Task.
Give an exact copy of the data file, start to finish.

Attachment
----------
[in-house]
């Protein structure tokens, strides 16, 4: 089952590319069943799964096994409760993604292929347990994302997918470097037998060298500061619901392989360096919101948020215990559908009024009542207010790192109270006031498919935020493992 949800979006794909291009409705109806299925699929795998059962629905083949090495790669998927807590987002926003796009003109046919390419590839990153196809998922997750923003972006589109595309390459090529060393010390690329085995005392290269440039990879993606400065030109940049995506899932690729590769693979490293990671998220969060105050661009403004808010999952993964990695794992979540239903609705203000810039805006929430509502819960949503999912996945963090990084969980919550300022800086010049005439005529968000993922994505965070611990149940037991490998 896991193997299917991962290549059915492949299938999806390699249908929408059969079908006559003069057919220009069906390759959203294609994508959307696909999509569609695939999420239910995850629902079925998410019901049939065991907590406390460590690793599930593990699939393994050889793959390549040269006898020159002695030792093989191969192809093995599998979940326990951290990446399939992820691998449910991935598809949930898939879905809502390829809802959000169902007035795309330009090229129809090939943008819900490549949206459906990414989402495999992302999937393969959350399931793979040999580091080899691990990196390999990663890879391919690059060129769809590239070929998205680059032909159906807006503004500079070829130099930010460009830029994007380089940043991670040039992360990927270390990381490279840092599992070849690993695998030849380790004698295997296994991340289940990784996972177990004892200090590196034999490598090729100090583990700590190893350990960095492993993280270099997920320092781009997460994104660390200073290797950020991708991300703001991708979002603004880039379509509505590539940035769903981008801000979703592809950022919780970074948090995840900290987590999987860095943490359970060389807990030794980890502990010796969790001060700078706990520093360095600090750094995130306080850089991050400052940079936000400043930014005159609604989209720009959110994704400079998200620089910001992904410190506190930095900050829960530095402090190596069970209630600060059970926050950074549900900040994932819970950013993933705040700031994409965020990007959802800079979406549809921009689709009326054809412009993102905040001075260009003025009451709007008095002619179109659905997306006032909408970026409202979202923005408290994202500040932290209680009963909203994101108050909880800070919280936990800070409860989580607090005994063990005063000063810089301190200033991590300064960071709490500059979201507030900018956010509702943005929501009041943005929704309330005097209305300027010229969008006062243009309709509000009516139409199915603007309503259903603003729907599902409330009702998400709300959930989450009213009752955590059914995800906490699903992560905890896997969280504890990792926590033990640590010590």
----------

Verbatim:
[in-house]
């Protein structure tokens, strides 16, 4: 089952590319069943799964096994409760993604292929347990994302997918470097037998060298500061619901392989360096919101948020215990559908009024009542207010790192109270006031498919935020493992 949800979006794909291009409705109806299925699929795998059962629905083949090495790669998927807590987002926003796009003109046919390419590839990153196809998922997750923003972006589109595309390459090529060393010390690329085995005392290269440039990879993606400065030109940049995506899932690729590769693979490293990671998220969060105050661009403004808010999952993964990695794992979540239903609705203000810039805006929430509502819960949503999912996945963090990084969980919550300022800086010049005439005529968000993922994505965070611990149940037991490998 896991193997299917991962290549059915492949299938999806390699249908929408059969079908006559003069057919220009069906390759959203294609994508959307696909999509569609695939999420239910995850629902079925998410019901049939065991907590406390460590690793599930593990699939393994050889793959390549040269006898020159002695030792093989191969192809093995599998979940326990951290990446399939992820691998449910991935598809949930898939879905809502390829809802959000169902007035795309330009090229129809090939943008819900490549949206459906990414989402495999992302999937393969959350399931793979040999580091080899691990990196390999990663890879391919690059060129769809590239070929998205680059032909159906807006503004500079070829130099930010460009830029994007380089940043991670040039992360990927270390990381490279840092599992070849690993695998030849380790004698295997296994991340289940990784996972177990004892200090590196034999490598090729100090583990700590190893350990960095492993993280270099997920320092781009997460994104660390200073290797950020991708991300703001991708979002603004880039379509509505590539940035769903981008801000979703592809950022919780970074948090995840900290987590999987860095943490359970060389807990030794980890502990010796969790001060700078706990520093360095600090750094995130306080850089991050400052940079936000400043930014005159609604989209720009959110994704400079998200620089910001992904410190506190930095900050829960530095402090190596069970209630600060059970926050950074549900900040994932819970950013993933705040700031994409965020990007959802800079979406549809921009689709009326054809412009993102905040001075260009003025009451709007008095002619179109659905997306006032909408970026409202979202923005408290994202500040932290209680009963909203994101108050909880800070919280936990800070409860989580607090005994063990005063000063810089301190200033991590300064960071709490500059979201507030900018956010509702943005929501009041943005929704309330005097209305300027010229969008006062243009309709509000009516139409199915603007309503259903603003729907599902409330009702998400709300959930989450009213009752955590059914995800906490699903992560905890896997969280504890990792926590033990640590010590």